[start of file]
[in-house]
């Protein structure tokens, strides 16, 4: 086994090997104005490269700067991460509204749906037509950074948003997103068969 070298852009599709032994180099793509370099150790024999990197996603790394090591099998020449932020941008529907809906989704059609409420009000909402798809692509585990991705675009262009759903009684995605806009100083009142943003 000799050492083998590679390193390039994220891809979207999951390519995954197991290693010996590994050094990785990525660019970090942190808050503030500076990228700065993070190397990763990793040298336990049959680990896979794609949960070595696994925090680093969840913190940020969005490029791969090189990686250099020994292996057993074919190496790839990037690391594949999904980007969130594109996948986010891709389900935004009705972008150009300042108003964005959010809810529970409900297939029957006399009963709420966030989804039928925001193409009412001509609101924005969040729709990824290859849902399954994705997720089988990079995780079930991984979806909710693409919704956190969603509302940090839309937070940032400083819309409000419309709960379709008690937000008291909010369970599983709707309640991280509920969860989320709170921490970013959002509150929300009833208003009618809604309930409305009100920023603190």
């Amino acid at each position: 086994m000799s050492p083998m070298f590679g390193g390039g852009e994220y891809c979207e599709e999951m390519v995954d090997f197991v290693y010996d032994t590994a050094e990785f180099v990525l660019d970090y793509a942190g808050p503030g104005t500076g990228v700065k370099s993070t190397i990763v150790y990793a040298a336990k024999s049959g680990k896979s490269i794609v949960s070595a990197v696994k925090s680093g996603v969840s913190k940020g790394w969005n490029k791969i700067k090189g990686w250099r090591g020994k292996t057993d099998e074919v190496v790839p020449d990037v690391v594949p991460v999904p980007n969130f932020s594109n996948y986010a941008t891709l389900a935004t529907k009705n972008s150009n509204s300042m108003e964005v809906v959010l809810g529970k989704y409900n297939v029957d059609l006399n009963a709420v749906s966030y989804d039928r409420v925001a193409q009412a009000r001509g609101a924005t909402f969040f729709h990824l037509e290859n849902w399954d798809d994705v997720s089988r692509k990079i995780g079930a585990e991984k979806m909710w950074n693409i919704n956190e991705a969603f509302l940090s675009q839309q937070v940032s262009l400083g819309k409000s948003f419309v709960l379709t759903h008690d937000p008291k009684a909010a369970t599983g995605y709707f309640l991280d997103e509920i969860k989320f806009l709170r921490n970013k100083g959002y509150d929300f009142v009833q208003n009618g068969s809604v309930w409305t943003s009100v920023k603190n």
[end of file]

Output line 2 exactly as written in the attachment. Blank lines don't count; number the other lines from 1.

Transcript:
């Protein structure tokens, strides 16, 4: 086994090997104005490269700067991460509204749906037509950074948003997103068969 070298852009599709032994180099793509370099150790024999990197996603790394090591099998020449932020941008529907809906989704059609409420009000909402798809692509585990991705675009262009759903009684995605806009100083009142943003 000799050492083998590679390193390039994220891809979207999951390519995954197991290693010996590994050094990785990525660019970090942190808050503030500076990228700065993070190397990763990793040298336990049959680990896979794609949960070595696994925090680093969840913190940020969005490029791969090189990686250099020994292996057993074919190496790839990037690391594949999904980007969130594109996948986010891709389900935004009705972008150009300042108003964005959010809810529970409900297939029957006399009963709420966030989804039928925001193409009412001509609101924005969040729709990824290859849902399954994705997720089988990079995780079930991984979806909710693409919704956190969603509302940090839309937070940032400083819309409000419309709960379709008690937000008291909010369970599983709707309640991280509920969860989320709170921490970013959002509150929300009833208003009618809604309930409305009100920023603190």